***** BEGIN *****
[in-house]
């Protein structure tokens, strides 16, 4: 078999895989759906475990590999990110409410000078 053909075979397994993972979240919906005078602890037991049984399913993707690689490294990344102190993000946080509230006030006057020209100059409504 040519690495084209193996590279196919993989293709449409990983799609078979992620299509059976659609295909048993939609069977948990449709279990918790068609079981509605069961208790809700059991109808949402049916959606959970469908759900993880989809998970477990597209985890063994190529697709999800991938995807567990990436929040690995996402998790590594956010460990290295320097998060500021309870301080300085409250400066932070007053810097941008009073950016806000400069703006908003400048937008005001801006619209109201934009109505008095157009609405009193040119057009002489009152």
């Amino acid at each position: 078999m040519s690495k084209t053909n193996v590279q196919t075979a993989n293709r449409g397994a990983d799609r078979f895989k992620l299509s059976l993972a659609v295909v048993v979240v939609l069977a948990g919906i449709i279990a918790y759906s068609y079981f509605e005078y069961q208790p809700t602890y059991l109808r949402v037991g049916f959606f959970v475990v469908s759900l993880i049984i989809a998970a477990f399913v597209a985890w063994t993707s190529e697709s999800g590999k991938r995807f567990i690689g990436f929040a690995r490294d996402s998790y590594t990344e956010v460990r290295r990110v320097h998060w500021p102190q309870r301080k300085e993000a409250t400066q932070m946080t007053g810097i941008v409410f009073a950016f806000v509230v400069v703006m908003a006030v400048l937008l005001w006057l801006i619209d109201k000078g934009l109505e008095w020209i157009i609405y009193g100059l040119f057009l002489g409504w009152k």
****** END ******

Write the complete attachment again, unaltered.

[in-house]
């Protein structure tokens, strides 16, 4: 078999895989759906475990590999990110409410000078 053909075979397994993972979240919906005078602890037991049984399913993707690689490294990344102190993000946080509230006030006057020209100059409504 040519690495084209193996590279196919993989293709449409990983799609078979992620299509059976659609295909048993939609069977948990449709279990918790068609079981509605069961208790809700059991109808949402049916959606959970469908759900993880989809998970477990597209985890063994190529697709999800991938995807567990990436929040690995996402998790590594956010460990290295320097998060500021309870301080300085409250400066932070007053810097941008009073950016806000400069703006908003400048937008005001801006619209109201934009109505008095157009609405009193040119057009002489009152």
């Amino acid at each position: 078999m040519s690495k084209t053909n193996v590279q196919t075979a993989n293709r449409g397994a990983d799609r078979f895989k992620l299509s059976l993972a659609v295909v048993v979240v939609l069977a948990g919906i449709i279990a918790y759906s068609y079981f509605e005078y069961q208790p809700t602890y059991l109808r949402v037991g049916f959606f959970v475990v469908s759900l993880i049984i989809a998970a477990f399913v597209a985890w063994t993707s190529e697709s999800g590999k991938r995807f567990i690689g990436f929040a690995r490294d996402s998790y590594t990344e956010v460990r290295r990110v320097h998060w500021p102190q309870r301080k300085e993000a409250t400066q932070m946080t007053g810097i941008v409410f009073a950016f806000v509230v400069v703006m908003a006030v400048l937008l005001w006057l801006i619209d109201k000078g934009l109505e008095w020209i157009i609405y009193g100059l040119f057009l002489g409504w009152k």